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Life is Hard

Acting from responsibility doesn’t lead to happiness or even fulfillment because nothing will ever be perfect.  Fixers will always find more to fix.   Self-sacrifice is not always virtue.

~ Suzanne Heyn

Does life really need to be as hard as we make it?  I am speaking to everyone here and especially to women.  Part of the feminine nature is nurturing others.  Seriously though, sometimes, we just take it too far.

When we choose to take on other people’s problems or responsibility for their happiness as our own, we deny them the opportunity to learn from their experiences.  To top it off, when we do this too often, we create more stress and thus expose ourselves to an increased probability of disease.  Talk about making life hard.

I’m not suggesting eliminating compassion from our lives or not caring for the vulnerable.  I’m talking about eradicating our sense of obligation for resolving the difficulties of those who are capable. 

First, you need permission NOT to take on the problems or responsibilities of your parents, children, spouses, friends.  Permission granted.

Second, communicate your new boundaries so they know things will be different.  Truly, this is healthy for both sides.  As humans, we all have come onto this earth to learn from our life and it’s challenges.  If we continue to solve other’s challenges they will never learn from them.  Lessons unlearned, will repeat until they are.  They may not like these new boundaries and you don’t need their consent.  Eventually, they will accept it (do they have a choice?).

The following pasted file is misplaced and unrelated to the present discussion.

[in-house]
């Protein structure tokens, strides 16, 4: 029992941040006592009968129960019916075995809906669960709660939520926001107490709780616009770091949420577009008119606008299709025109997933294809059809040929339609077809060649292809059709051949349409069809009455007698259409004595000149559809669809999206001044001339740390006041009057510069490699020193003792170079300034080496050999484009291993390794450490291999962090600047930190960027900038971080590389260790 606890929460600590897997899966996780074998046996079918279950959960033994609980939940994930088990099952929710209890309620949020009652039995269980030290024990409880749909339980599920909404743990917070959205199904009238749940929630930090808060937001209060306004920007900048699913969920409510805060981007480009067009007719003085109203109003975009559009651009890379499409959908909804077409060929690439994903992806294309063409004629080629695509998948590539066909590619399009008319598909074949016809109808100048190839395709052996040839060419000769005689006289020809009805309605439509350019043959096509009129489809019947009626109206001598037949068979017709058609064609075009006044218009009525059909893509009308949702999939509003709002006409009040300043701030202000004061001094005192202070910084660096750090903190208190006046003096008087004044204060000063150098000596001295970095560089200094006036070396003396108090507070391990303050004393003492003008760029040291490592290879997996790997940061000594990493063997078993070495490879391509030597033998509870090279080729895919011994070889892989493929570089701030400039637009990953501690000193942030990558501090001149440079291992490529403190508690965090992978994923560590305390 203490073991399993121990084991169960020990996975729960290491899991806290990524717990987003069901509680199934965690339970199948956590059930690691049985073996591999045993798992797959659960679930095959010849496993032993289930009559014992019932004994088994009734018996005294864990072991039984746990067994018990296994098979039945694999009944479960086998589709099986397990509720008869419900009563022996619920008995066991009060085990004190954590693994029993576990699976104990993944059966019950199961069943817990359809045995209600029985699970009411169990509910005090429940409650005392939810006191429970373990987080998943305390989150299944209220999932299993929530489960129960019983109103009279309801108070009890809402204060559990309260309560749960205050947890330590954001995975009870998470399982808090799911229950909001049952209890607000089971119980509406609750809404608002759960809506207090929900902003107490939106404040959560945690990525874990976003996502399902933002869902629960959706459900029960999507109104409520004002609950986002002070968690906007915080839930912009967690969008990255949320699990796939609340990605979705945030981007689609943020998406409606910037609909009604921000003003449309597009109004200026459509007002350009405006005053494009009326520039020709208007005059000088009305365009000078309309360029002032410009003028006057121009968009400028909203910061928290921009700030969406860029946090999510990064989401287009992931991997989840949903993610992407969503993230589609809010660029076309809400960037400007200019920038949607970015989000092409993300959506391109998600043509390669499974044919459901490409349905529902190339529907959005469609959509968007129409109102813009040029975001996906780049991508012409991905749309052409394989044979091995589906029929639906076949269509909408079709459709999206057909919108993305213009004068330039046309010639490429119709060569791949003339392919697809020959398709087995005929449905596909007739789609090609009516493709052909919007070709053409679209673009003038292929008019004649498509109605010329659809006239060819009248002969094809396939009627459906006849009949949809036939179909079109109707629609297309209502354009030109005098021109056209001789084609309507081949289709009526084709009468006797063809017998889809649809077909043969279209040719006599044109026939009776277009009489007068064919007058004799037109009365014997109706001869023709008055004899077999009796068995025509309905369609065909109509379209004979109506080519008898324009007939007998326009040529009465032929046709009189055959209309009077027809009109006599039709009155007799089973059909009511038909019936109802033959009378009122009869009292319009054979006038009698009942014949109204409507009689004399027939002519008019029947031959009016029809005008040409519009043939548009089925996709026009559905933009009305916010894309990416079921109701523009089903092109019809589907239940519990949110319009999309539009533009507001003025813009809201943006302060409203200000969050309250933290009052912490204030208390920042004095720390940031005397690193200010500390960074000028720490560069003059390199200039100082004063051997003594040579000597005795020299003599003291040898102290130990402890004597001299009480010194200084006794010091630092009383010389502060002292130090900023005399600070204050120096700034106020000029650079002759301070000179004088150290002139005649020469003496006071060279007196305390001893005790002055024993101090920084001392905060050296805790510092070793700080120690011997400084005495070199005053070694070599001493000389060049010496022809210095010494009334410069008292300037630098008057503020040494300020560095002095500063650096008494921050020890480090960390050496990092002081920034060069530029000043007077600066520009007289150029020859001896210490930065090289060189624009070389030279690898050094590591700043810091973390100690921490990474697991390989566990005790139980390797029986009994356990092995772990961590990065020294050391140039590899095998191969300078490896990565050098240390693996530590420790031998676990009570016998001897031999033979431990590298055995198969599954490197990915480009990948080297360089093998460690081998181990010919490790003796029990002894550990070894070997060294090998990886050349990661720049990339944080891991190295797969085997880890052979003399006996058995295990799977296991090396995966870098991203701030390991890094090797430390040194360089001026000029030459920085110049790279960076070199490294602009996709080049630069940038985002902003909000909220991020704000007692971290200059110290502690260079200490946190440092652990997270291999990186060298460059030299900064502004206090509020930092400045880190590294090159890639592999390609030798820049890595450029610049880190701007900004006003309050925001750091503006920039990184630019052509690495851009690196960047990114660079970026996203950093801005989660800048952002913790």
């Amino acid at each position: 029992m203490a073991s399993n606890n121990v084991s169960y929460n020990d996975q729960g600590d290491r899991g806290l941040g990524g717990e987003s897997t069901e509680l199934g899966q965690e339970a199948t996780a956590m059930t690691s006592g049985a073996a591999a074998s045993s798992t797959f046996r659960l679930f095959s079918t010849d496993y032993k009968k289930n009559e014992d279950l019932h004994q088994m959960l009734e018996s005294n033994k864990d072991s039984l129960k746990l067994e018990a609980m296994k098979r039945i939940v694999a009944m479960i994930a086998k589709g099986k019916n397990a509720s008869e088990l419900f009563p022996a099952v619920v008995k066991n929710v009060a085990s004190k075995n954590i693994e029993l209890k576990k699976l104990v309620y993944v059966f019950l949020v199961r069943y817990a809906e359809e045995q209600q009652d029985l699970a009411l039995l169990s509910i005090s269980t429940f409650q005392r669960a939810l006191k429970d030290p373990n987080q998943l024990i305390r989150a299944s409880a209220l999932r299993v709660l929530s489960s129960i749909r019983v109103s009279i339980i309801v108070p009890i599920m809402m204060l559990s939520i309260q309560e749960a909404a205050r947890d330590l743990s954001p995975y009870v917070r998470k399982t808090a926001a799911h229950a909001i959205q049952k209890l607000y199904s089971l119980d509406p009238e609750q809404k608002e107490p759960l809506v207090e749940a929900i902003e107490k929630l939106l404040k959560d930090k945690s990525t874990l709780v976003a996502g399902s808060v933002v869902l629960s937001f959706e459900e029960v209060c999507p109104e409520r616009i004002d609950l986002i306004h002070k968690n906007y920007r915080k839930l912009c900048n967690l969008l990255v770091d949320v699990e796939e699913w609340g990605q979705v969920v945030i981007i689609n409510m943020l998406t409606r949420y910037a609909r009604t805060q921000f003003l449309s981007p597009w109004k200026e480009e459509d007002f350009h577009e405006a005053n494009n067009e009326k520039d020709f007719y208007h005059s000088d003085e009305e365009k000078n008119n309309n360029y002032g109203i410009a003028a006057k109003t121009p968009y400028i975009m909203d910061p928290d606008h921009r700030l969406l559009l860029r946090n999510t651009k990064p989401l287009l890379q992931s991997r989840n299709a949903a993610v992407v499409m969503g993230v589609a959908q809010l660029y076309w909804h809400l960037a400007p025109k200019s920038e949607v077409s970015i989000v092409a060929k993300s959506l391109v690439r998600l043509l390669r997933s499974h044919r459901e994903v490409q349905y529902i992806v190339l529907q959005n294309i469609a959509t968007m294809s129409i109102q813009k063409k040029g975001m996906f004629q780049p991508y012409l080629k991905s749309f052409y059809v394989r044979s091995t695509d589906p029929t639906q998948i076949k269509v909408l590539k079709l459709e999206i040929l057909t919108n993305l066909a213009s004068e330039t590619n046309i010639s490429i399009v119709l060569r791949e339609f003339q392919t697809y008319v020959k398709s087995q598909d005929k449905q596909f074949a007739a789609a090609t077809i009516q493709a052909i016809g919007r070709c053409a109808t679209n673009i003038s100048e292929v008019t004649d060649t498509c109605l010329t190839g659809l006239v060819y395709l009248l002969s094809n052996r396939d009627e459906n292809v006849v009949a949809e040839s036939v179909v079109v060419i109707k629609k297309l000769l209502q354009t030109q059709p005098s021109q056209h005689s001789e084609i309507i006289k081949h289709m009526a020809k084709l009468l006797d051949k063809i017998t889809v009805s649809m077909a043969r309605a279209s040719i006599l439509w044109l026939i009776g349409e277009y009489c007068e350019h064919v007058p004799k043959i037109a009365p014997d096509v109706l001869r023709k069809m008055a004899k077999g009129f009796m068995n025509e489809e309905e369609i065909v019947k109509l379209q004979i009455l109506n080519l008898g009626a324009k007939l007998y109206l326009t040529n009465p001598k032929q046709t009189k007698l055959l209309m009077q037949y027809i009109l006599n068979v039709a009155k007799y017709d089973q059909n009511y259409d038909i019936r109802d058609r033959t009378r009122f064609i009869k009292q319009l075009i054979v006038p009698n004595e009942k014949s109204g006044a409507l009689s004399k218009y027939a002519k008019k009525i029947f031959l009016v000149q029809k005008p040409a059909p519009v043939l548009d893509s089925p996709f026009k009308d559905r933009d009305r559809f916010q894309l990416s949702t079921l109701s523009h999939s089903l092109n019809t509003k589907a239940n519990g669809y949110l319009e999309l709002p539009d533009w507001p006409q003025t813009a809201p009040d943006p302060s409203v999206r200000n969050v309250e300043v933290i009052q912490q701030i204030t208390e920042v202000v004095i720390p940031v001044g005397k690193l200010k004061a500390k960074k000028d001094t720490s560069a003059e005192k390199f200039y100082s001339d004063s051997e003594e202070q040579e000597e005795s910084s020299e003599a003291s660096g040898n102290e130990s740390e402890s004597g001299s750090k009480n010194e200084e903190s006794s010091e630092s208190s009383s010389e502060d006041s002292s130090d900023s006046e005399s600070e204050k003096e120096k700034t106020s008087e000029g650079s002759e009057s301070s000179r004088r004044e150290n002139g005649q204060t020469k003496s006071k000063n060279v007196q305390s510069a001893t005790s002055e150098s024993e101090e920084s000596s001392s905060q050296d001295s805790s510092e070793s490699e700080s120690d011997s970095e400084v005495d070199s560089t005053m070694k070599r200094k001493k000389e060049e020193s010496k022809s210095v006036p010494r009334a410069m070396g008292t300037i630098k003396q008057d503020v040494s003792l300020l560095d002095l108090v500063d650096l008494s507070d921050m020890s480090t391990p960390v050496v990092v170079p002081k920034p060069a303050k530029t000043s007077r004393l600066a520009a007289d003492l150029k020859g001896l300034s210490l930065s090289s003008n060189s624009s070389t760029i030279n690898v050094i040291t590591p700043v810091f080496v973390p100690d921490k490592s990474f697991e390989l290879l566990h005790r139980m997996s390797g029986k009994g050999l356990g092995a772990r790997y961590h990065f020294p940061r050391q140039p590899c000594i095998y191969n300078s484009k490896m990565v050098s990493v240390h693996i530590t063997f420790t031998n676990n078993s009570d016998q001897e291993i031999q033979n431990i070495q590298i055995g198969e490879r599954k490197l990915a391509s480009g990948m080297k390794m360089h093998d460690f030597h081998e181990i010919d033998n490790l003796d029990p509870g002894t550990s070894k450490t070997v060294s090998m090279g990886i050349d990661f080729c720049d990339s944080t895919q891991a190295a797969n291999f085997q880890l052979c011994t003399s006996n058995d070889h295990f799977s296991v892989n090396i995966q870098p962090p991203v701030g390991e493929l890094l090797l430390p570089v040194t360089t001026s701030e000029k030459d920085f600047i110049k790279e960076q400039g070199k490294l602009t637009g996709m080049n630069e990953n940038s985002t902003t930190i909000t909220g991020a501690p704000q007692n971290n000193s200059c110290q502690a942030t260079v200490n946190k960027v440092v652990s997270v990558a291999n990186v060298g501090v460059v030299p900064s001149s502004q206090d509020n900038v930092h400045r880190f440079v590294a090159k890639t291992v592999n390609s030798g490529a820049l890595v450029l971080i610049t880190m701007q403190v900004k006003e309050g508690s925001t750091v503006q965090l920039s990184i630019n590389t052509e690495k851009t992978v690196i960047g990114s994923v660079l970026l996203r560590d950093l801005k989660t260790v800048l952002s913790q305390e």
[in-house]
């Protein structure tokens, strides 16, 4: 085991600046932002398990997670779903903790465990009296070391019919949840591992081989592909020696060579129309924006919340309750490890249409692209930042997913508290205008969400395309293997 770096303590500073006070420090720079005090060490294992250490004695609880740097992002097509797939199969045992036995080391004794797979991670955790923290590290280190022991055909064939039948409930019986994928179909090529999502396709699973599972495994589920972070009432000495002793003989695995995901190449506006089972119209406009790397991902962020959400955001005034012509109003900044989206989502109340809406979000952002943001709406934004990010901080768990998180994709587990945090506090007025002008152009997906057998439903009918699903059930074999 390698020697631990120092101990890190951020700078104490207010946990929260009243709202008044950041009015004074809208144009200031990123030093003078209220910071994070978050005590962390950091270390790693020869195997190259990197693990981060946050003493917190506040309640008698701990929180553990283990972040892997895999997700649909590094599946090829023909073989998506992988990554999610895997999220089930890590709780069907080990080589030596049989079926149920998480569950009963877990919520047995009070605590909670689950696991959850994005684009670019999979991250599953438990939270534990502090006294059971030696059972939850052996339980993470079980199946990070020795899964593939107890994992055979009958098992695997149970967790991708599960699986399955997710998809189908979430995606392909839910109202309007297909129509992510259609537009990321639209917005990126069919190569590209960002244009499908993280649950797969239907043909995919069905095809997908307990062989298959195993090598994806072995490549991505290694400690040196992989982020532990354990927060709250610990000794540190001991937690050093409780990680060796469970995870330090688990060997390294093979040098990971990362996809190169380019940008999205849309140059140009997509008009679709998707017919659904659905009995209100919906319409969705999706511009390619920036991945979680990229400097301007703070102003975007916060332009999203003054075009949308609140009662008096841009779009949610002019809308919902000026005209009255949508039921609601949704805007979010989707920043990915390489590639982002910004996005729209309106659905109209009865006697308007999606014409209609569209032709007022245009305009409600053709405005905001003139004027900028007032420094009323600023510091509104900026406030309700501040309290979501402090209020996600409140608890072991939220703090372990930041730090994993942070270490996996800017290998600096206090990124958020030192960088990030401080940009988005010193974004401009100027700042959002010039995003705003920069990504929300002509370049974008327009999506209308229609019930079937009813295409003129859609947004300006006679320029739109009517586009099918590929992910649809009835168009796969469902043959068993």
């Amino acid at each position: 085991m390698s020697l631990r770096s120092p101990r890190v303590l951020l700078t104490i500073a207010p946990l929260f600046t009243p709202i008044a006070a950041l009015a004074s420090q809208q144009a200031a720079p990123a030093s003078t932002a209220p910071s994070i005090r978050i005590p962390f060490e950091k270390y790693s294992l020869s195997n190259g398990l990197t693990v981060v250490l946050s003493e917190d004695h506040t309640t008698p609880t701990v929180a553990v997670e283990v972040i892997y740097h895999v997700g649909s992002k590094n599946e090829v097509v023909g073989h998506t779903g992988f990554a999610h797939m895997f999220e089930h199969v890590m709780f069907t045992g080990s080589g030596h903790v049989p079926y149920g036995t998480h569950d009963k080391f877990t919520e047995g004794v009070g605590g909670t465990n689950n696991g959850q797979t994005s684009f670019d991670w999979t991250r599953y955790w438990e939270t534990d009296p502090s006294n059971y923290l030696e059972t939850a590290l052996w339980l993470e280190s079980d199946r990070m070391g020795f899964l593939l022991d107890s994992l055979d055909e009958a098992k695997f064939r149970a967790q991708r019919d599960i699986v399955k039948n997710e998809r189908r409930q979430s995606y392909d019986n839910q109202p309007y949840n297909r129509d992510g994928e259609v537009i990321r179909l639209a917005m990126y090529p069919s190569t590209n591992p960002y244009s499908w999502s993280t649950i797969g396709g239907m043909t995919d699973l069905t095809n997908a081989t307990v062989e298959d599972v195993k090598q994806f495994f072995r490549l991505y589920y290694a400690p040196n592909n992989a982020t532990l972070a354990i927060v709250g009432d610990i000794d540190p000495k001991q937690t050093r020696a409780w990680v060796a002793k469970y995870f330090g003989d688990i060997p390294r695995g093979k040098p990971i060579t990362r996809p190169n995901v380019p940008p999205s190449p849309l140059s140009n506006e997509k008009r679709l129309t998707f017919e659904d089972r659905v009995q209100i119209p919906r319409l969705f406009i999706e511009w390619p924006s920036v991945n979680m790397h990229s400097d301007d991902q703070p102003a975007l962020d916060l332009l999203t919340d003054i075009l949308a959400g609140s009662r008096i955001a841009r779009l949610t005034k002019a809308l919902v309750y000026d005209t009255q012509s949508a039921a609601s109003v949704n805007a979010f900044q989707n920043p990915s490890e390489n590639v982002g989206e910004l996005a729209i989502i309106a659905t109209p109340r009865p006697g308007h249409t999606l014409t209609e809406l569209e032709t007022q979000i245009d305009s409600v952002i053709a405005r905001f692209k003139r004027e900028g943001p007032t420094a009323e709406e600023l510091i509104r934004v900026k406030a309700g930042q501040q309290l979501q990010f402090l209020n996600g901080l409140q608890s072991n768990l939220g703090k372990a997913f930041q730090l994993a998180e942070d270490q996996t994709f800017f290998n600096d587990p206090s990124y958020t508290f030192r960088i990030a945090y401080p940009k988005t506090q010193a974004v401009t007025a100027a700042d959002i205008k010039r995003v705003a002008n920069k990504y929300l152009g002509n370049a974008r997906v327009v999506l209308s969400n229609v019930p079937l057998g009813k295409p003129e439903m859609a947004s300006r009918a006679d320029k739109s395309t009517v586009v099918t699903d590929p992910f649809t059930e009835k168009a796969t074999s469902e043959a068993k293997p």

Third, begin to honor yourself by self-nurturance.  This sends a message to your inner self that you are most important.  Honor yourself and others around you will begin to honor you as well.  Remember, this is not just ok – it is required (by Marla’s order).

Fourth, pardon yourself for not being the ideal of a role that has been ingrained in you by family, culture and society.  The model you learned is not necessarily the most evolved way to be – it is simply the one you were taught.

Having been there, I realize change such as this is uncomfortable at first.  We need to recognize it is uncomfortable only because it is unfamiliar.  Persist.

Out of empathy, I send you my blessings on this courageous venture.

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